“You cannot put a rope around the neck of an idea. … You cannot confine it in the strongest prison cell that your slaves could ever build.”
– Sean O’Casey on the death of Thomas Ashe.
Just as I was getting annoyed that no one on the Larry King tribute to Gregory Peck mentioned the actor’s Irishness, he mentioned it himself. “It must be that Irish stubborn streak in me,” Peck said suddenly filling the screen in a film clip from an earlier TV interview.
Gregory Peck was, of course, universal. He was loved by audiences the world over. “I thought he was Jewish,” a neighbor of mine said, recalling the 1947 film Gentleman’s Agreement, in which Peck’s character is a journalist who exposes anti-Semitism by pretending to be Jewish. And to African-Americans he will always be the heroic lawyer Atticus Finch who defends a black man in To Kill a Mockingbird (1962).
But it’s not taking from Peck’s universal appeal to say that he was proud of his Irish ancestry.
His “passion and curiosity about Ireland and all things Irish was unbounded,” Irish actor Gabriel Byrne, who shared in one of Peck’s literary evenings, told me. But I knew that. It was the reason why Peck finally consented to sit down with Irish America in 1997 for an interview, which we republish in this issue. I believe it was his last formal interview. After we published it, he told me that the New York Times called but he told them he had said everything he wanted to say to Irish America.
Peck’s roots were in Kerry. His paternal grandmother was born there and his father lived there until he was 10. Peck himself was born in La Jolla, California on April 5, 1916, just a few days shy of the Easter Rising in Ireland, in which his cousin Thomas Ashe with just 44 men managed to capture a police column, one of the few military successes of the Rising.
When Ashe died in prison on hunger strike (from a brutal forcefeeding) trying to win political prisoner status, Sean O’Casey wrote: “You cannot put a rope around the neck of an idea…. You cannot confine it in the strongest prison cell that your slaves could ever build.” It’s a quote that Peck, who kept a portrait of Ashe in his study, identified with. Like his cousin, he never walked away from an idea that might change someone’s thinking on racism, or discrimination, or the rights of the individual.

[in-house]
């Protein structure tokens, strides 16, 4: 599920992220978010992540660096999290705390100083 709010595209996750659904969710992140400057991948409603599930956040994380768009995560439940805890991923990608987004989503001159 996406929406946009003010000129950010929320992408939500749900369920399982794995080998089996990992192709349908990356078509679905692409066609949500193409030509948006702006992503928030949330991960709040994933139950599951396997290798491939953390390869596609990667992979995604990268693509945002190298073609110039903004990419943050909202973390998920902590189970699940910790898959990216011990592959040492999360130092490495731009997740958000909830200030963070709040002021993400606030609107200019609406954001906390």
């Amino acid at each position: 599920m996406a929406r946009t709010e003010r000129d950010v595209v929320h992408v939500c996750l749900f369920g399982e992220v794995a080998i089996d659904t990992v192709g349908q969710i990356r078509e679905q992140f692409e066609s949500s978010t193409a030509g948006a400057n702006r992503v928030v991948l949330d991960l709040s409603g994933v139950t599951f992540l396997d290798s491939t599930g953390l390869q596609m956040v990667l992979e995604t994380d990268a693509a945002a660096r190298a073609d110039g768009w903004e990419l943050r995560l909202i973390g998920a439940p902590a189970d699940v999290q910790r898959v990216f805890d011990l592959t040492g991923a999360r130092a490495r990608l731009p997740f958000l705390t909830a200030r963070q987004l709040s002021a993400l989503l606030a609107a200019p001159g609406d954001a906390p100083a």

When I heard that he had passed on, a line from a half-remembered song, “Shall My Soul Pass Through Old Ireland,” came to mind. Ironically, it’s a song about an Irish rebel who died on hunger strike in Brixton prison.
If souls do any traveling after death I’m sure Gregory Peck’s did a flight over Annascaul in County Kerry that was his heartplace.
Peck was a fan of Abraham Lincoln’s and the men of that era for their “willingness to sacrifice – not shirking the right thing to do – not preoccupied with material things or the struggle for money and power – lack of fearfulness.” I think he would have enjoyed our feature on Civil War reenactors in this issue. As a literary man he would have been interested in the story on Barney Rosset, the publisher who rescued Samuel Beckett from obscurity. And I’m sure he would have admired the tenacity of John Walsh of America’s Most Wanted. See Louise Carroll’s insightful interview on page 32.
Walsh’s style couldn’t be more different from Peck’s. Where the actor was persuasive, Walsh is combative – after all, his roots are in Tipperary Hill, in Syracuse, New York, where they insist that the traffic light be turned downside up with the green on top to celebrate the fact that Irish stubbornness won out after years of British “Redcoat” domination. They don’t call Tipperary people “stone throwers” for nothing. As a county with more than its share of rebel history, the nickname supposedly came from the citizens’ penchant for throwing rocks at passing landlords and bailiffs (from behind the wall, of course). References to the Walsh name in MacLysaght’s Irish Families show that two of the Walsh clan were killed “in rebellion against Queen Elizabeth.” So John Walsh has an inherited rebellious streak. He refused to lie down after the enormous tragedy of his son’s murder but used Adam’s death to fuel a mission against crime. Recently his persistence helped bring about the return of kidnapped Elizabeth Smart to her parents, and in countless other cases he has been responsible for the arrest and prosecution of some of America’s most notorious criminals. His new show, The John Walsh Show, which concentrates on his latest campaign for victims’ rights, is one of the many things he talks about in this issue.
“This is a hard time in human history, and we look for the bright spots that show us the way,” Jean Picker Firstenburg, the director of the American Film Institute, said just days before Peck’s death when the Institute named Atticus Finch its top screen hero of all time. Like Atticus, Gregory Peck showed us the way. He never shirked his duty. And in his own inimitable style, neither does John Walsh. ♦